One of Discovery's biggest assets is its Vitality brand, which is an add-on to the Health Insurance that gives members very cheap gym memberships, cash benefits when buying healthy food and other discounts at partners. "Vitality is our real hook. We have data coming out of our ears proving the value of Vitality and it is evident that Vitality members are healthier. It is a great marketing tool, but it also helps people lead a healthier life and making less use of healthcare by making wise choices."
Tricky African market
While Vitality is also an increasing success in the United States as a standalone product (which is not available in South Africa), a step into actual health insurance in the US wasn't such a big success. Because of this, Tromp is very tentative when it comes to expanding internationally - especially into Africa. "There are obviously some African markets that we are looking at, but it is not as simple as in South Africa. The private health services are not of the quality of South Africa, so you have to deal with evacuation to South Africa and that becomes quite tricky and expensive."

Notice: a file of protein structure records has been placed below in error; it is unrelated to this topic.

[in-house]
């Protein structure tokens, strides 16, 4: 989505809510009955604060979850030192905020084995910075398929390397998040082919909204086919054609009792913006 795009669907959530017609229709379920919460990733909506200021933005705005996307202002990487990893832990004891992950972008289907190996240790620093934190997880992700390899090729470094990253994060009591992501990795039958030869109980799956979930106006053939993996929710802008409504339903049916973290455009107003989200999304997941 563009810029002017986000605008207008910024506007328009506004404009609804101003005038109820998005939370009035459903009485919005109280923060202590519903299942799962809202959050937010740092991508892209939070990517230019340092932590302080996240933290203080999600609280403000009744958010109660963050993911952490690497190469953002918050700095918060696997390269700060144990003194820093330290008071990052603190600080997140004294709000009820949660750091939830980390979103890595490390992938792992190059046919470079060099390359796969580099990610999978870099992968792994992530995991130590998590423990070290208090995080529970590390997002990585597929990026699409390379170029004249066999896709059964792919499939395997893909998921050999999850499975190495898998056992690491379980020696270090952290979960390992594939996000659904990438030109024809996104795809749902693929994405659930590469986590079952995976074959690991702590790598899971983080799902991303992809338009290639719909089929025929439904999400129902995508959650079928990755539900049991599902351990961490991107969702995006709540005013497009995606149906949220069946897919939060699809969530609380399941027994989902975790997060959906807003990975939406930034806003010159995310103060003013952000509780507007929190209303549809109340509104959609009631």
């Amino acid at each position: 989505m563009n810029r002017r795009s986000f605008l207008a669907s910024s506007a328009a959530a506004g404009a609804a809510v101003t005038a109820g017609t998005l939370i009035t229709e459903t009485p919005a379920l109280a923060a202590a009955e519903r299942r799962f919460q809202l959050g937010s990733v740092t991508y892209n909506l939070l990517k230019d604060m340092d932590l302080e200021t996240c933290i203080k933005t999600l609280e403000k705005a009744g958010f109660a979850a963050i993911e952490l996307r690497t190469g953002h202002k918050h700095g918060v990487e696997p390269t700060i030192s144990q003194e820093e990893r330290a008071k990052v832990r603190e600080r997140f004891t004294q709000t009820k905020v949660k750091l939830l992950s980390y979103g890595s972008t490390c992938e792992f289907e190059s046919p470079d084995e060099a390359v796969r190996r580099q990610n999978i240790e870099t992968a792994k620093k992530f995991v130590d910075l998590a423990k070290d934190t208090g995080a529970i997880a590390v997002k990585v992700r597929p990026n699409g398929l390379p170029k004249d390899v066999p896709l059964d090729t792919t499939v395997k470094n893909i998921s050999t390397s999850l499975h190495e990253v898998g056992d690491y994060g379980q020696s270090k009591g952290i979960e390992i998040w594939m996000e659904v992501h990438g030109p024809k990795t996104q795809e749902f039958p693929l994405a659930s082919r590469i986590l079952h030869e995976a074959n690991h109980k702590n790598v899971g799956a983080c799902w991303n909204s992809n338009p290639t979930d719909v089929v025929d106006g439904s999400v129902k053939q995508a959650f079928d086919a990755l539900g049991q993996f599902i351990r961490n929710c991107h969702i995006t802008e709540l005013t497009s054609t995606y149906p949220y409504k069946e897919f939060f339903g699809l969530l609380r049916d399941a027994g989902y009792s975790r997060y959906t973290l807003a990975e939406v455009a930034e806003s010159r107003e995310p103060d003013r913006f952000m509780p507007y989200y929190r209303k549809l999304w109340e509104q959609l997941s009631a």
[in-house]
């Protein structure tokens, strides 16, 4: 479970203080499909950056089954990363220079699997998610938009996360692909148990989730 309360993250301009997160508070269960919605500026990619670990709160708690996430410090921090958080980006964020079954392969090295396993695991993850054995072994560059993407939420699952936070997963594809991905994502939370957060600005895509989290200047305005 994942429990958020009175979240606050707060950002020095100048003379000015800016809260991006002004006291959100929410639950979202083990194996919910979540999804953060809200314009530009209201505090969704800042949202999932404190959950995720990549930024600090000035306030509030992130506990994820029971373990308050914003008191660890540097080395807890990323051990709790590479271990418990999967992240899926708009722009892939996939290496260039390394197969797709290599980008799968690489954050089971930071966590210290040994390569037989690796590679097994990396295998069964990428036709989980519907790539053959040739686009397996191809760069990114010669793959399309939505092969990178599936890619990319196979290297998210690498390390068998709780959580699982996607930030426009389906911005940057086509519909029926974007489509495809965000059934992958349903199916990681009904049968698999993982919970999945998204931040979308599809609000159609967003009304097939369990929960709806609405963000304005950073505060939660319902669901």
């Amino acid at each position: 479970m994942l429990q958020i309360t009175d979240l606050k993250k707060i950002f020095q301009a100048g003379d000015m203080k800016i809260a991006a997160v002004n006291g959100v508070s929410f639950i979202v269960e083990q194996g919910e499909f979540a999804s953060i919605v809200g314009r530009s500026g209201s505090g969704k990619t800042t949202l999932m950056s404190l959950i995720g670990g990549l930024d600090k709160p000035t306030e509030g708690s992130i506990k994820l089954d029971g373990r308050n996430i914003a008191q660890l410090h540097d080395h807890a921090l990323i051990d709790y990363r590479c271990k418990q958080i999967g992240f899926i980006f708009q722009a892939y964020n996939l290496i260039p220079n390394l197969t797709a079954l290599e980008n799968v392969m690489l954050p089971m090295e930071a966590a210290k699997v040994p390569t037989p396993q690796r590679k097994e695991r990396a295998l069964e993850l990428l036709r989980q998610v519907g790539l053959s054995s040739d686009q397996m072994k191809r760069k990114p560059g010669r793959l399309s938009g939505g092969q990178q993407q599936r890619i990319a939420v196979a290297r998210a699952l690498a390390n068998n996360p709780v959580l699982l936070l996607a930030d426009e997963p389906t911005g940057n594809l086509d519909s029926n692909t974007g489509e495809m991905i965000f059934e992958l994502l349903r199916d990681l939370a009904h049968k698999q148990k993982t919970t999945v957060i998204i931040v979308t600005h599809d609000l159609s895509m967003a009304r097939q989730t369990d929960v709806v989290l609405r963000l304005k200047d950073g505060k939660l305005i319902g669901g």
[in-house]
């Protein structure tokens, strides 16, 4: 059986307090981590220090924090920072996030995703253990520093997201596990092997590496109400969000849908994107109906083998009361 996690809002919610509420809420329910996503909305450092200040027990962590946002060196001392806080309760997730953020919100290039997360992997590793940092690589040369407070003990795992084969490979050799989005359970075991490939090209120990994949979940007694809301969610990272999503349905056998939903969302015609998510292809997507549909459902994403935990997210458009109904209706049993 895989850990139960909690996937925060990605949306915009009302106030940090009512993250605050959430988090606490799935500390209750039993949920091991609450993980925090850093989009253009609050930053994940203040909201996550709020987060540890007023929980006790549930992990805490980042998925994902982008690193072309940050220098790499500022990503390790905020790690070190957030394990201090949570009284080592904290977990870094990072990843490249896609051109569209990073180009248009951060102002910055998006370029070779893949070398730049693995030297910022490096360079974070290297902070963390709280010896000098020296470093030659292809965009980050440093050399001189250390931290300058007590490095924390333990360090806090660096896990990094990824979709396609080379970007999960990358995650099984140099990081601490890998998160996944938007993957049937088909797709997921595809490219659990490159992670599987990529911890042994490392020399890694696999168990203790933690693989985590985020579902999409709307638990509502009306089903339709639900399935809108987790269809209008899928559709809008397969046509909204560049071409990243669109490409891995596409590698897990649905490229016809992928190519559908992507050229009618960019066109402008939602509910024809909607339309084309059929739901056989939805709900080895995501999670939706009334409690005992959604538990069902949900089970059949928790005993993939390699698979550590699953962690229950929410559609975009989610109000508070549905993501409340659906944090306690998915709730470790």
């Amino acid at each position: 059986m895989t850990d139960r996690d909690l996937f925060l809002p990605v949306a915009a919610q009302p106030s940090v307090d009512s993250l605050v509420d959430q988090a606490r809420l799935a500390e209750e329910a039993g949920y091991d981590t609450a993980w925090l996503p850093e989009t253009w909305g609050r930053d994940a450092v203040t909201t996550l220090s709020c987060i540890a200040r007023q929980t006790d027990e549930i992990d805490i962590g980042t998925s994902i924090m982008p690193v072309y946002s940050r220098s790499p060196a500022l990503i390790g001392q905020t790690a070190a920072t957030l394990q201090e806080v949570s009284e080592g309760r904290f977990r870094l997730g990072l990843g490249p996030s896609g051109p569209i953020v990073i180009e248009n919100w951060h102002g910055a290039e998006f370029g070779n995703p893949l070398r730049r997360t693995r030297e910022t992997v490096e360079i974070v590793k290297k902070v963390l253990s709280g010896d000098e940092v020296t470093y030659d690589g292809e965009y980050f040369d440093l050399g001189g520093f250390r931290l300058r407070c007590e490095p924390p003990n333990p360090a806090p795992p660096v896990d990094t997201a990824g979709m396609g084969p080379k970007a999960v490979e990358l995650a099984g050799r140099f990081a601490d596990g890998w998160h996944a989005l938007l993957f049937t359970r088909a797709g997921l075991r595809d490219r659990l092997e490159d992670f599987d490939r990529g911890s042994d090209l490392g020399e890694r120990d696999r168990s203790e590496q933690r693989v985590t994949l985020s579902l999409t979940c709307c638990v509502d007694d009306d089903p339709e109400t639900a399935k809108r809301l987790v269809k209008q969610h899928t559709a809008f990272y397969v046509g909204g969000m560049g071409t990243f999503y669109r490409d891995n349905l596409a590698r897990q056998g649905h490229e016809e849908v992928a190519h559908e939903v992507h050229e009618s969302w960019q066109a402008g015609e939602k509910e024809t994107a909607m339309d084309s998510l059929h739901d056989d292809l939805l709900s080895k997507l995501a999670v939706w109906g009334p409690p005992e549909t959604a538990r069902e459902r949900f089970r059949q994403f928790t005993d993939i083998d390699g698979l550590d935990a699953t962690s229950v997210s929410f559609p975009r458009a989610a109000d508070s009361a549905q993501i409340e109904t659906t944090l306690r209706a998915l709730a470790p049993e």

All the more reason to concentrate on growing the business in South Africa itself, says Tromp. "Our growth is still strong. Of the 8.5 million private lives that are insured, we have about 2.7 million. There are around 52 million South Africans, but I am not seeing that privately insured number of 8.5 million grow at the moment, it depends heavily on what happens to the South African economy." That means Tromp and his colleagues are relying on the age old business of creating a good product and increasing its market share: "Our growth is all organic."